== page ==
An original drawing of the Olympic rings by the founder of the modern Games, Pierre de Coubertin, has fetched $237,267 (€185,000) at auction in Cannes.
“The drawing was sold to a Brazilian collector for a price of 185,000 euros plus 27% costs, or 234,950 euros,” Alexandre Debussy, associate director of Cannes Encheres, told French media.
Coubertin created the interlocking rings, which are coloured blue, yellow, black, green and red on a white field, in 1913. They officially debuted at the 1920 Olympic Games in Antwerp.
The Olympic Manifesto, which was written by Coubertin in 1892 and led to the revival of the Olympic Games, sold for more than $US8 million (more than $11 million) at an auction in New York City in December last year.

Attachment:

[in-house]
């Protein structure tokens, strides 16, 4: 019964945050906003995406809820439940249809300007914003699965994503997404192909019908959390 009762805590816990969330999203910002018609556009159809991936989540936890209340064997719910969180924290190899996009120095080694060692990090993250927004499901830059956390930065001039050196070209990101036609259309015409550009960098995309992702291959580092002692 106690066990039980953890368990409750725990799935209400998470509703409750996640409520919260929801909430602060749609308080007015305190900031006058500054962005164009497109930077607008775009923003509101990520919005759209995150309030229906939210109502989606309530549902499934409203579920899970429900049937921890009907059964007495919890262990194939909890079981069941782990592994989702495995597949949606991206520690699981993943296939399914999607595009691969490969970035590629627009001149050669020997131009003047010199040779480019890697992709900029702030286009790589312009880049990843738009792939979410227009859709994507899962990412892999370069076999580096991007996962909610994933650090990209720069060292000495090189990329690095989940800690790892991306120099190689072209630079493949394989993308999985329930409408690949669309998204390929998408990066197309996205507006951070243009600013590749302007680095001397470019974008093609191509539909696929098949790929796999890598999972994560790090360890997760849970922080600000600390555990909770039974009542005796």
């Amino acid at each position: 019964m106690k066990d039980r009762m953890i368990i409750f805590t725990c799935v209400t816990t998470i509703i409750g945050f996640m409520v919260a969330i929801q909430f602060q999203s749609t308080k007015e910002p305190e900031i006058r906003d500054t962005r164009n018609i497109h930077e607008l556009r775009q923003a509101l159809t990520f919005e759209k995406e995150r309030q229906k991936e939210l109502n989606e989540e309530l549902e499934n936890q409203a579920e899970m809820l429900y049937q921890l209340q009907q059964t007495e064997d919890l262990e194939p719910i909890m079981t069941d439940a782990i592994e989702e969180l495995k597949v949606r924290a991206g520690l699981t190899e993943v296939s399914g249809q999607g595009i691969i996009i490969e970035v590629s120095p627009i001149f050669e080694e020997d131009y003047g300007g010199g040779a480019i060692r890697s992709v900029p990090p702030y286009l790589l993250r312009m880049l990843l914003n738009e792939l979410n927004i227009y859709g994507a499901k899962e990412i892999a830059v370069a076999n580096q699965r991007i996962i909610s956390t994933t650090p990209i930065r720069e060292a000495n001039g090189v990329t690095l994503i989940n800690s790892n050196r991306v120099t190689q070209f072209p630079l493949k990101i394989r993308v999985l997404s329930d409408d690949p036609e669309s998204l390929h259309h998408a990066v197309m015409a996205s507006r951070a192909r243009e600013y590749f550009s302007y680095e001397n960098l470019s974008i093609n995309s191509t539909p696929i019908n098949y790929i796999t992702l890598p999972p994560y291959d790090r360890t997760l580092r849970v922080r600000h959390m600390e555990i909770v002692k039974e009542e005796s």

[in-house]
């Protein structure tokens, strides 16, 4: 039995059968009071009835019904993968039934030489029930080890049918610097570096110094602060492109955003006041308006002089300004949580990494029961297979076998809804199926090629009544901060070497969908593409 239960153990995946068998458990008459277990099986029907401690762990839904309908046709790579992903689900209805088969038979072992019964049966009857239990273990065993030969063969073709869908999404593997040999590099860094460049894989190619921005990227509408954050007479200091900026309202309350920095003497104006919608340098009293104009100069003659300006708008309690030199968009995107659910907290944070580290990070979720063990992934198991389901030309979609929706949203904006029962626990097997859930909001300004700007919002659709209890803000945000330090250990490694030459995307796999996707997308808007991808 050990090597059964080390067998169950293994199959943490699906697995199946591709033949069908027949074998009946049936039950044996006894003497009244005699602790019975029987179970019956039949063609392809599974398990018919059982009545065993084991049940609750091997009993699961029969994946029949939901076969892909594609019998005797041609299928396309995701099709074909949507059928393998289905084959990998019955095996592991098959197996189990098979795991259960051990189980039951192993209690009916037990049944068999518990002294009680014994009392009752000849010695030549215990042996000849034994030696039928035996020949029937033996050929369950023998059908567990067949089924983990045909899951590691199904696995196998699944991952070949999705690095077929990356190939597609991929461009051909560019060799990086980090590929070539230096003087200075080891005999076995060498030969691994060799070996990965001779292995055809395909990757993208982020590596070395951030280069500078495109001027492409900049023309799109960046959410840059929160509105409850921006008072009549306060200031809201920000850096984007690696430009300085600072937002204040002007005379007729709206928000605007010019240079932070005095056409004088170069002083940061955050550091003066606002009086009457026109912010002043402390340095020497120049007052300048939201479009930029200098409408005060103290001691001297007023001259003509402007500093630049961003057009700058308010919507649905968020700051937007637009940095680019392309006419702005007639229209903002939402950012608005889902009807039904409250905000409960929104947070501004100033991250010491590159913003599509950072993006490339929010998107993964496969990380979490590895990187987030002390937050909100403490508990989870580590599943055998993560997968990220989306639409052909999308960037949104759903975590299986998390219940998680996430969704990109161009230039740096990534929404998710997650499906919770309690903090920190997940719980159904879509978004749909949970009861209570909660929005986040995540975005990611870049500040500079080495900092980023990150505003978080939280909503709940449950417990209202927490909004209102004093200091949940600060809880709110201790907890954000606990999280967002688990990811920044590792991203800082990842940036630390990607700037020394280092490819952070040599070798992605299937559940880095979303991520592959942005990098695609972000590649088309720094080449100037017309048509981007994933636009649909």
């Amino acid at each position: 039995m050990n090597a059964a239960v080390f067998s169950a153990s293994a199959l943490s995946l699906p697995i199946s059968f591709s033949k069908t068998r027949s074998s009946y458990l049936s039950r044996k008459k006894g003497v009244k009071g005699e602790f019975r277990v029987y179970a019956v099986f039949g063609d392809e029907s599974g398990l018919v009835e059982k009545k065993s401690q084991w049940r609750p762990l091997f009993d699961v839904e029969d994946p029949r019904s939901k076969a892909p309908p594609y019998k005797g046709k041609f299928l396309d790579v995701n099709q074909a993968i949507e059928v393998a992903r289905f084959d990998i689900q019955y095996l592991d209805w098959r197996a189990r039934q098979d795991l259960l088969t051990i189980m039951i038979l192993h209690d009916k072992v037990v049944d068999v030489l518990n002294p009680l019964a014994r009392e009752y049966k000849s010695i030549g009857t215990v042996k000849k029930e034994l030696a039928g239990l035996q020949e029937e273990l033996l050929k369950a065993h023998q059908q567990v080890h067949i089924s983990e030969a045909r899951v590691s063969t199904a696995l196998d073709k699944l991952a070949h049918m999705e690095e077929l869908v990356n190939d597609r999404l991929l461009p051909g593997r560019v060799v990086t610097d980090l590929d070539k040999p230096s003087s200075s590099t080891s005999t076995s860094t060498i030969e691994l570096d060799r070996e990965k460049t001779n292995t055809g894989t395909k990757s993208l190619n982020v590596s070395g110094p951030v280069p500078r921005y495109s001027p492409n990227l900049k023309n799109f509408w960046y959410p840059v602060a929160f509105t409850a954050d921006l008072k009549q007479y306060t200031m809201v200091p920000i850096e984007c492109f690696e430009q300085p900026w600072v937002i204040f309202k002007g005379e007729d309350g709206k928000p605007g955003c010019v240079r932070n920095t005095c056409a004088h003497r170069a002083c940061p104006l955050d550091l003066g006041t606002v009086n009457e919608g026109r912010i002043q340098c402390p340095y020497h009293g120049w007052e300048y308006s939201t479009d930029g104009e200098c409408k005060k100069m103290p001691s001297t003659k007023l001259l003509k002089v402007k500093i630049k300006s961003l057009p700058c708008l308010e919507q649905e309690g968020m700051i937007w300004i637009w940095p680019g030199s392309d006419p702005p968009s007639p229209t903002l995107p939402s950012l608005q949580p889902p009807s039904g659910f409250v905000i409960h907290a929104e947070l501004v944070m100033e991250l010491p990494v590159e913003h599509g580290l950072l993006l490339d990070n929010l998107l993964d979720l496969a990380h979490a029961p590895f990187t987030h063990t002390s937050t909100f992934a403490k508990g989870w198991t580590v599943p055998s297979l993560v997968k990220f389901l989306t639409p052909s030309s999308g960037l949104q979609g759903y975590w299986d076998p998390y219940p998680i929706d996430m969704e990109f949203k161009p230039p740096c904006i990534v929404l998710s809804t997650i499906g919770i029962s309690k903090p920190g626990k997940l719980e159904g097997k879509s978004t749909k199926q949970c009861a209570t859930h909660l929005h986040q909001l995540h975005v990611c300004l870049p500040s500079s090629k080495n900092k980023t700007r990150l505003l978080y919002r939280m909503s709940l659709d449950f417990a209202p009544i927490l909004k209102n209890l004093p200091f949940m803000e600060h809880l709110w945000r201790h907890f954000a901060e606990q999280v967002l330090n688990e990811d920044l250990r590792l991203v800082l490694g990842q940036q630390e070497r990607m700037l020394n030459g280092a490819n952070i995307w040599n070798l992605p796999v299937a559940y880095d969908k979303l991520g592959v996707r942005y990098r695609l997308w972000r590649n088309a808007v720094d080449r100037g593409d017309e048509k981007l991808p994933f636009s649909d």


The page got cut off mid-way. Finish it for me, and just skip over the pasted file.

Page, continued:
Last December, the manifesto drawn up by Coubertin which led to the revival of the Olympic Games sold for a record $8,806,500 (£6,764,543/€7,916,191) at an auction in New York City.
The founder of the modern Olympics created the five interlocking rings in 1913 in blue, yellow, black, green and red on a white field.
It is believed he intended the rings to represent the five continents of Africa, Americas, Asia, Europe and Oceania.
He claimed the colours of the rings together with the white of the background included the colours composing every competing nation’s flag at the time.
In a survey published earlier this year the Olympic rings were voted among the top 10 most recognisable logo or symbol of all-time.
Coubertin introduced the rings in the August 1913 edition of Olympic Review.